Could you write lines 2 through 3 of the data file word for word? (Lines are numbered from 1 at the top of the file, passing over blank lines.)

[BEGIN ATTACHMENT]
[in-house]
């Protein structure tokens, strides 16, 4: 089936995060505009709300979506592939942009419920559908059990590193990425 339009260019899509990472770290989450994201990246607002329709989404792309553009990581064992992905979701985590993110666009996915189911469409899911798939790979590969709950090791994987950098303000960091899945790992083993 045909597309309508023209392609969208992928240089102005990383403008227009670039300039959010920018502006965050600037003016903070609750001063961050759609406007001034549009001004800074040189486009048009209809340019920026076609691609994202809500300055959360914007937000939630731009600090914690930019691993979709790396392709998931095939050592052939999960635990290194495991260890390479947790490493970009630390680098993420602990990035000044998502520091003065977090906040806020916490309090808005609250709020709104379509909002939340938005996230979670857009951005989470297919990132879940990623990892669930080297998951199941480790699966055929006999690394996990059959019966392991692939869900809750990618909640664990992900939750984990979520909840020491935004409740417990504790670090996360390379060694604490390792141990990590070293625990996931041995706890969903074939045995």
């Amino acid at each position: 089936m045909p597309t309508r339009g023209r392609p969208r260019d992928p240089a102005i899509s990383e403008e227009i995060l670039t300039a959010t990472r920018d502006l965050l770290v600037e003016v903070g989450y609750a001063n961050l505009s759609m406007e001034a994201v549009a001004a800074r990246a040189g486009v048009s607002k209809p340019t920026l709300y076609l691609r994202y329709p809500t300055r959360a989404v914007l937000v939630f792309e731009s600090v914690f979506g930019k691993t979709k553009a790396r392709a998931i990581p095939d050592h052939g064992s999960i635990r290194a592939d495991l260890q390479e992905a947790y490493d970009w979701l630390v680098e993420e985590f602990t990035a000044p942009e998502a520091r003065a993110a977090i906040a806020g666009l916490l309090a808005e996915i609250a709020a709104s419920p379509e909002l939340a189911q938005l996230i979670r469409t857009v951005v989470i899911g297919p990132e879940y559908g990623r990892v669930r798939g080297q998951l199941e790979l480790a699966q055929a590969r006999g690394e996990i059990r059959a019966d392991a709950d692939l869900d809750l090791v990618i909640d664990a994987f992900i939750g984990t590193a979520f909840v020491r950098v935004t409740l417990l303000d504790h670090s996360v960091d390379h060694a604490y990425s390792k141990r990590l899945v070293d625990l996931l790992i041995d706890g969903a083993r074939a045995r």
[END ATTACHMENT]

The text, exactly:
């Protein structure tokens, strides 16, 4: 089936995060505009709300979506592939942009419920559908059990590193990425 339009260019899509990472770290989450994201990246607002329709989404792309553009990581064992992905979701985590993110666009996915189911469409899911798939790979590969709950090791994987950098303000960091899945790992083993 045909597309309508023209392609969208992928240089102005990383403008227009670039300039959010920018502006965050600037003016903070609750001063961050759609406007001034549009001004800074040189486009048009209809340019920026076609691609994202809500300055959360914007937000939630731009600090914690930019691993979709790396392709998931095939050592052939999960635990290194495991260890390479947790490493970009630390680098993420602990990035000044998502520091003065977090906040806020916490309090808005609250709020709104379509909002939340938005996230979670857009951005989470297919990132879940990623990892669930080297998951199941480790699966055929006999690394996990059959019966392991692939869900809750990618909640664990992900939750984990979520909840020491935004409740417990504790670090996360390379060694604490390792141990990590070293625990996931041995706890969903074939045995």
């Amino acid at each position: 089936m045909p597309t309508r339009g023209r392609p969208r260019d992928p240089a102005i899509s990383e403008e227009i995060l670039t300039a959010t990472r920018d502006l965050l770290v600037e003016v903070g989450y609750a001063n961050l505009s759609m406007e001034a994201v549009a001004a800074r990246a040189g486009v048009s607002k209809p340019t920026l709300y076609l691609r994202y329709p809500t300055r959360a989404v914007l937000v939630f792309e731009s600090v914690f979506g930019k691993t979709k553009a790396r392709a998931i990581p095939d050592h052939g064992s999960i635990r290194a592939d495991l260890q390479e992905a947790y490493d970009w979701l630390v680098e993420e985590f602990t990035a000044p942009e998502a520091r003065a993110a977090i906040a806020g666009l916490l309090a808005e996915i609250a709020a709104s419920p379509e909002l939340a189911q938005l996230i979670r469409t857009v951005v989470i899911g297919p990132e879940y559908g990623r990892v669930r798939g080297q998951l199941e790979l480790a699966q055929a590969r006999g690394e996990i059990r059959a019966d392991a709950d692939l869900d809750l090791v990618i909640d664990a994987f992900i939750g984990t590193a979520f909840v020491r950098v935004t409740l417990l303000d504790h670090s996360v960091d390379h060694a604490y990425s390792k141990r990590l899945v070293d625990l996931l790992i041995d706890g969903a083993r074939a045995r």